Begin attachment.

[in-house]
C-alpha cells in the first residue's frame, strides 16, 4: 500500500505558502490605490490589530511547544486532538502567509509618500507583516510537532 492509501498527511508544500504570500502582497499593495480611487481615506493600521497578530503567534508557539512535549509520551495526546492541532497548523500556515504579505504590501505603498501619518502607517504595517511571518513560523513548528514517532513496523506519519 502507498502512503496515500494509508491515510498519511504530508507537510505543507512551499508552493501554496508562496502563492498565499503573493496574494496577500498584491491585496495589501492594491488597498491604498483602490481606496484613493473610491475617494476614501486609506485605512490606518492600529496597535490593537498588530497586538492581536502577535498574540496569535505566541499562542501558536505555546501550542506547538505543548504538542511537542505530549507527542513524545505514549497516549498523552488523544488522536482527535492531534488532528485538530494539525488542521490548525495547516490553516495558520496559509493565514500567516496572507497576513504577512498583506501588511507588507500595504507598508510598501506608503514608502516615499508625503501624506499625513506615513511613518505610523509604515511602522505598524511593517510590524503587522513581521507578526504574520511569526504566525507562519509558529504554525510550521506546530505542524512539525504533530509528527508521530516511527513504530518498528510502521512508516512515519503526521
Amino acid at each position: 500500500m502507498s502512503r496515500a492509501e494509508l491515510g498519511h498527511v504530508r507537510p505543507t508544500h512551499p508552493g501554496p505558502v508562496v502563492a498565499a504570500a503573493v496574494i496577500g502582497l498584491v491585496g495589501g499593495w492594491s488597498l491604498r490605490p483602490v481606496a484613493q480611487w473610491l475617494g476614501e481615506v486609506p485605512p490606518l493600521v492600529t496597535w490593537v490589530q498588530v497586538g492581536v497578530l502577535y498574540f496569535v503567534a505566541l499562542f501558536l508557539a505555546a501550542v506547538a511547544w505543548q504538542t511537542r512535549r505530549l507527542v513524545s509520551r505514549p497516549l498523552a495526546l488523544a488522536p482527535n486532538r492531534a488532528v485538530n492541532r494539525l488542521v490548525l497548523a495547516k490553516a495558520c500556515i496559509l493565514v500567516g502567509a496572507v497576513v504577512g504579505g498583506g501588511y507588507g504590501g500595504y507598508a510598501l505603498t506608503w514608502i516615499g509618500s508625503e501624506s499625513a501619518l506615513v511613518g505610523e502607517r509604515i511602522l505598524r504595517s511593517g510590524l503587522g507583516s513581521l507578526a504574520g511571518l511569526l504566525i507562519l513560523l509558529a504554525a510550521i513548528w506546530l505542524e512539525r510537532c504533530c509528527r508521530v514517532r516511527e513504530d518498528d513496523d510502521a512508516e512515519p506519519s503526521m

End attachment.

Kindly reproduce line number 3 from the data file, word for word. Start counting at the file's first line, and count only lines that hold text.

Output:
Amino acid at each position: 500500500m502507498s502512503r496515500a492509501e494509508l491515510g498519511h498527511v504530508r507537510p505543507t508544500h512551499p508552493g501554496p505558502v508562496v502563492a498565499a504570500a503573493v496574494i496577500g502582497l498584491v491585496g495589501g499593495w492594491s488597498l491604498r490605490p483602490v481606496a484613493q480611487w473610491l475617494g476614501e481615506v486609506p485605512p490606518l493600521v492600529t496597535w490593537v490589530q498588530v497586538g492581536v497578530l502577535y498574540f496569535v503567534a505566541l499562542f501558536l508557539a505555546a501550542v506547538a511547544w505543548q504538542t511537542r512535549r505530549l507527542v513524545s509520551r505514549p497516549l498523552a495526546l488523544a488522536p482527535n486532538r492531534a488532528v485538530n492541532r494539525l488542521v490548525l497548523a495547516k490553516a495558520c500556515i496559509l493565514v500567516g502567509a496572507v497576513v504577512g504579505g498583506g501588511y507588507g504590501g500595504y507598508a510598501l505603498t506608503w514608502i516615499g509618500s508625503e501624506s499625513a501619518l506615513v511613518g505610523e502607517r509604515i511602522l505598524r504595517s511593517g510590524l503587522g507583516s513581521l507578526a504574520g511571518l511569526l504566525i507562519l513560523l509558529a504554525a510550521i513548528w506546530l505542524e512539525r510537532c504533530c509528527r508521530v514517532r516511527e513504530d518498528d513496523d510502521a512508516e512515519p506519519s503526521m